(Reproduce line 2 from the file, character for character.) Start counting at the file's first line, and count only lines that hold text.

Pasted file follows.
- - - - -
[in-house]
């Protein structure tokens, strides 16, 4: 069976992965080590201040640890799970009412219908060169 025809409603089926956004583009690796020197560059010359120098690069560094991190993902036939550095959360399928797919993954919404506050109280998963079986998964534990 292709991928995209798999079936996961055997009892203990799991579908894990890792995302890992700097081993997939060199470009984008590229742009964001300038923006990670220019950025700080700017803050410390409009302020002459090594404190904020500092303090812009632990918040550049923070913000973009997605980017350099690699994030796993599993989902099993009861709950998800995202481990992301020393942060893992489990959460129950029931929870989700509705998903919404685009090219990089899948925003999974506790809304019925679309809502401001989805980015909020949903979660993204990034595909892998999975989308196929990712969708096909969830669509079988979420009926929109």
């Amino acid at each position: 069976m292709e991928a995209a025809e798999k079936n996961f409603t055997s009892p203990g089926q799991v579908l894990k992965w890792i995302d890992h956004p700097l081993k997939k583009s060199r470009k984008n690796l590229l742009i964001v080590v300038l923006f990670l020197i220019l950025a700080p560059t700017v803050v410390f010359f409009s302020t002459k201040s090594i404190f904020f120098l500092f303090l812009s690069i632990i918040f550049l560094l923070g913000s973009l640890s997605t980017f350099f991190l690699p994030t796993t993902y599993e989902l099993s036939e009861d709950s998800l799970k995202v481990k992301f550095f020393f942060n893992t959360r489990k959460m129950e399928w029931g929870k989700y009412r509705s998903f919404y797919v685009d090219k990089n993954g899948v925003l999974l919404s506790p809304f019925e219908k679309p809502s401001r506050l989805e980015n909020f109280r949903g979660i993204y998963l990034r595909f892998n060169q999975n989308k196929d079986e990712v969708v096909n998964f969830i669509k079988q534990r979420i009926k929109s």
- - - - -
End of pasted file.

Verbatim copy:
């Protein structure tokens, strides 16, 4: 069976992965080590201040640890799970009412219908060169 025809409603089926956004583009690796020197560059010359120098690069560094991190993902036939550095959360399928797919993954919404506050109280998963079986998964534990 292709991928995209798999079936996961055997009892203990799991579908894990890792995302890992700097081993997939060199470009984008590229742009964001300038923006990670220019950025700080700017803050410390409009302020002459090594404190904020500092303090812009632990918040550049923070913000973009997605980017350099690699994030796993599993989902099993009861709950998800995202481990992301020393942060893992489990959460129950029931929870989700509705998903919404685009090219990089899948925003999974506790809304019925679309809502401001989805980015909020949903979660993204990034595909892998999975989308196929990712969708096909969830669509079988979420009926929109």